Location: Fruit and Nut Research2010 Annual Report
1a. Objectives (from AD-416)
Develop improved nematode management strategies based on cultural and biocontrol approaches for suppression of ring and (or) root-knot nematode and related peach disease complexes and elucidate the interactive effects and (or) incidence among key nematode pests, pathogenic fungi, and rootstocks to improve the understanding of host susceptibility associated with peach and pecan tree decline problems, such as Peach Tree Decline and Pecan Replant Disease.
1b. Approach (from AD-416)
Evaluate selected rotation crop for suppression of root-knot nematode as an alternative to fumigation; investigate natural products associated with rotation crop for effect on nematode egg hatch and vermiform-life stage survival; investigate solarization alone and in combination with the application of a cocktail of biocontrol agents for nematode management when delivered through irrigation; characterize the suppressive effects of biocontrol agent towards the Pecan and Peach root-knot nematodes; develop new knowledge regarding interactive effects among nematode pests and (or) pathogenic fungi as associated with peach and (or) pecan replant disease; and evaluate advanced Prunus germplasm for resistance to continuous root-knot nematode pressure under field conditions. Resources will support research already taking place on this project. This includes development of strategies or approaches to minimize the economic impact of nematodes and other pathogens on peach and pecan. Work involves ground covers, alternatives to chemical nematicides, and biological agents to reduce nematode populations in soils.
3. Progress Report
The research outlined in this project contributes to the overall mission of ARS to develop new technology and knowledge in order to solve deciduous tree fruit and nut problems of high national priority. This research addresses selected rotation crops, the use of bacteria biocontrol agents, the evaluation of advanced rootstock selections in microplots, and evaluation of interactions between nematodes and (or) Armillaria root rot fungus that will result in advanced knowledge and improved pre- and postplant nematode management recommendations and tree survival on PTSL or replant sites. In Fiscal Year (FY) 2010: 1) One and two-year preplant crop rotations, preplant fumigation, and unfumigated treatment plots were replanted with Rubyprince on Halford rootstock to study the suppression of nematode infestation, thus promoting tree growth on a root-knot nematode infested field site. Nematode population densities and tree growth data were determined in respective plots; 2) Crude root exudate from rotation grass has been challenged against root-knot nematode second-stage juveniles (J2) and eggs under laboratory conditions. Preliminary results indicate that egg hatch and J2 mobility are suppressed by root exudate. Experiments evaluating grass against three other root-knot nematode species under greenhouse conditions at ARS-Byron and ARS-Beltsville locations have been completed. Results indicate that not all nematode species are suppressed by this grass. Plan to determine why grass suppresses specific root-knot nematode species; 3) The effect of soil solarization alone and in combination with the cocktail of biocontrol agents on suppression of ring nematode and tree mortality continues. Nematode population dynamics, tree growth, and PTSL tree death data recorded. Winter wheat planted in respective plots. Preplant soil solarization appears to be as good as preplant methyl bromide in promoting tree survival on a PTSL site; 4) Field microplot experiment to study best P. penetrans isolate for biocontrol of the pecan root-knot nematode was initiated at ARS-Byron location. Treatments included i) nematode-alone, ii) biocontrol agent-alone, iii) nematode + biocontrol agent, and iv) control. All microplots planted to Elliott pecan seedlings. Results inconclusive at this time; 5) Tree growth & symptomatology data recorded as related to Armillaria root rot fungus + nematode interaction field microplot study. Preliminary results indicate that percentage of tree death is greater when both nematodes + fungus occur together than alone or absent; and 7) Nematode population dynamics, peach tree growth & symptomatology data recorded among rootstock treatments with and without continuous root-knot nematode pressure in field microplots. Nematode soil populations are remaining greatest under Lovell vs. Guardian rootstock and regardless of continuous weed presence. Fruit yield data will be recorded for 2nd time in FY-2010.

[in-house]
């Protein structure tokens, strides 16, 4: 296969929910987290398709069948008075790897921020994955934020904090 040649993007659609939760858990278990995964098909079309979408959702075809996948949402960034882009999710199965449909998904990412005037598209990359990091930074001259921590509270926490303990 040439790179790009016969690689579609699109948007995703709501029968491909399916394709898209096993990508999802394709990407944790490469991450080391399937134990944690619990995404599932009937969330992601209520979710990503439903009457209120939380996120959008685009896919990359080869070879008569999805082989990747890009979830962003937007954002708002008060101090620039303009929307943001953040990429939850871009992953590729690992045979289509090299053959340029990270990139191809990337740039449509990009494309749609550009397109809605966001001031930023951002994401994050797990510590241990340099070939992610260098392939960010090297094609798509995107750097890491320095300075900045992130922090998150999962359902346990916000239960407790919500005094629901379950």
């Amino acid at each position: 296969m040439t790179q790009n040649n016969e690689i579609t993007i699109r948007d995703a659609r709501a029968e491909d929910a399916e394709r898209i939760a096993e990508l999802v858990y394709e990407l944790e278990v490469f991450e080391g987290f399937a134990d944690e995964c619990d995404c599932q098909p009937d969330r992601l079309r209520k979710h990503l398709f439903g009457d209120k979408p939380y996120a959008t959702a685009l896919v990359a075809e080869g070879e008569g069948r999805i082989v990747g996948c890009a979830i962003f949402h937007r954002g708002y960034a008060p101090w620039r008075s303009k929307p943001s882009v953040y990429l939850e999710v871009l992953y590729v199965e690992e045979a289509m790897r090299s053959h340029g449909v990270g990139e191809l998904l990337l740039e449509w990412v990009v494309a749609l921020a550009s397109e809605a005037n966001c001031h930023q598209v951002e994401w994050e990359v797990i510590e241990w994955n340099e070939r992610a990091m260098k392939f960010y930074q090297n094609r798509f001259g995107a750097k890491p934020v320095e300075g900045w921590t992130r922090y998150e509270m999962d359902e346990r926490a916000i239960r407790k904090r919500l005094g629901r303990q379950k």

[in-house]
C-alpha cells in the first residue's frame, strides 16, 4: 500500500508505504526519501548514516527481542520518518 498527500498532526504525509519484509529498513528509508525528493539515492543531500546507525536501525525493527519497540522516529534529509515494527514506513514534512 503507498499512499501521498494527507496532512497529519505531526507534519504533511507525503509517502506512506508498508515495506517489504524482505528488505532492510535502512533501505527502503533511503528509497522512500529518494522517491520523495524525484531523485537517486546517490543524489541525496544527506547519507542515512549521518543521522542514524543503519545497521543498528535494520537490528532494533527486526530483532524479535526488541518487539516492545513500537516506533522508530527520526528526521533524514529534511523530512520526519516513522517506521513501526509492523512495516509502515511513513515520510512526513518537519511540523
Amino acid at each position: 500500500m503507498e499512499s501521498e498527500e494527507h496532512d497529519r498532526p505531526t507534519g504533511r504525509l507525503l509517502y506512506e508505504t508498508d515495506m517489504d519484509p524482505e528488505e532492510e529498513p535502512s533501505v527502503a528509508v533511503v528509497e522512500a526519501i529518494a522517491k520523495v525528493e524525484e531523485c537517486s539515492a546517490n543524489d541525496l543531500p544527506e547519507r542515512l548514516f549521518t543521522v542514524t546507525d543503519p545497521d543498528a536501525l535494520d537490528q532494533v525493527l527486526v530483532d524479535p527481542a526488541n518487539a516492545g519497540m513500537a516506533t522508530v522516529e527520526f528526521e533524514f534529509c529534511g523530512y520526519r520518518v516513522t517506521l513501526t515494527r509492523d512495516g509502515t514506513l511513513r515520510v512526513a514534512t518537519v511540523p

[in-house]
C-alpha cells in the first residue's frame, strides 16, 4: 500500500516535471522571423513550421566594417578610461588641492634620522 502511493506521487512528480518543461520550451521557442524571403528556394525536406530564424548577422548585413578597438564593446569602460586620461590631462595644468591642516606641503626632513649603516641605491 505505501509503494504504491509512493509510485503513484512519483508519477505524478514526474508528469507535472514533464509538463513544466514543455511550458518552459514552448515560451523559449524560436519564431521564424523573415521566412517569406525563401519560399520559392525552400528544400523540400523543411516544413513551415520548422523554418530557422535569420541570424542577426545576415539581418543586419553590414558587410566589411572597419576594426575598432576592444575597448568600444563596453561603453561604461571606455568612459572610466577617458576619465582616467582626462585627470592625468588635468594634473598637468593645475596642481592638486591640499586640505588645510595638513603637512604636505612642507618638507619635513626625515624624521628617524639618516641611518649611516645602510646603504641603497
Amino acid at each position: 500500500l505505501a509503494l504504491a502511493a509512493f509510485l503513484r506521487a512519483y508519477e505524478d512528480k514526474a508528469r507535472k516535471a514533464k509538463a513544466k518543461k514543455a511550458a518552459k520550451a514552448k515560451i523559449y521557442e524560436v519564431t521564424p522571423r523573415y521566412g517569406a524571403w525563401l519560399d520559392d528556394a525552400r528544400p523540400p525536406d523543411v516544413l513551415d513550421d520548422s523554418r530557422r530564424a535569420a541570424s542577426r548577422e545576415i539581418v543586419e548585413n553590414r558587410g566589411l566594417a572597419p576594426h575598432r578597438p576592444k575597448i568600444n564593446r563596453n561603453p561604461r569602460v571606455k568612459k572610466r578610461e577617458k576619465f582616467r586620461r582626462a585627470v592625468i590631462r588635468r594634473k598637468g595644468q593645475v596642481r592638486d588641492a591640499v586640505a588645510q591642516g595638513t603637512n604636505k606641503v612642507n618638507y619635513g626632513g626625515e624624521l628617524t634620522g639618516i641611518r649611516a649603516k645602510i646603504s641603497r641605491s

1. Interaction between lesion and root-knot nematodes in peach. A 26-month long field study was conducted at ARS Byron, GA to determine the interaction between the root-knot and lesion nematodes as related to peach tree growth. Results indicate that the root-knot nematode suppressed tree growth in peach more than lesion nematode. These data provide useful insights into the need for developing appropriate root-knot nematode management strategies in peach.
Nyczepir, A.P., Thomas, S.H. 2009. Current and future management strategies in intensive crop production systems. In: Perry, R.N., Moens, M., Starr, J.L. editors. Root-Knot Nematodes. Wallingford, Oxfordshire, UK:CABI. p. 412-443.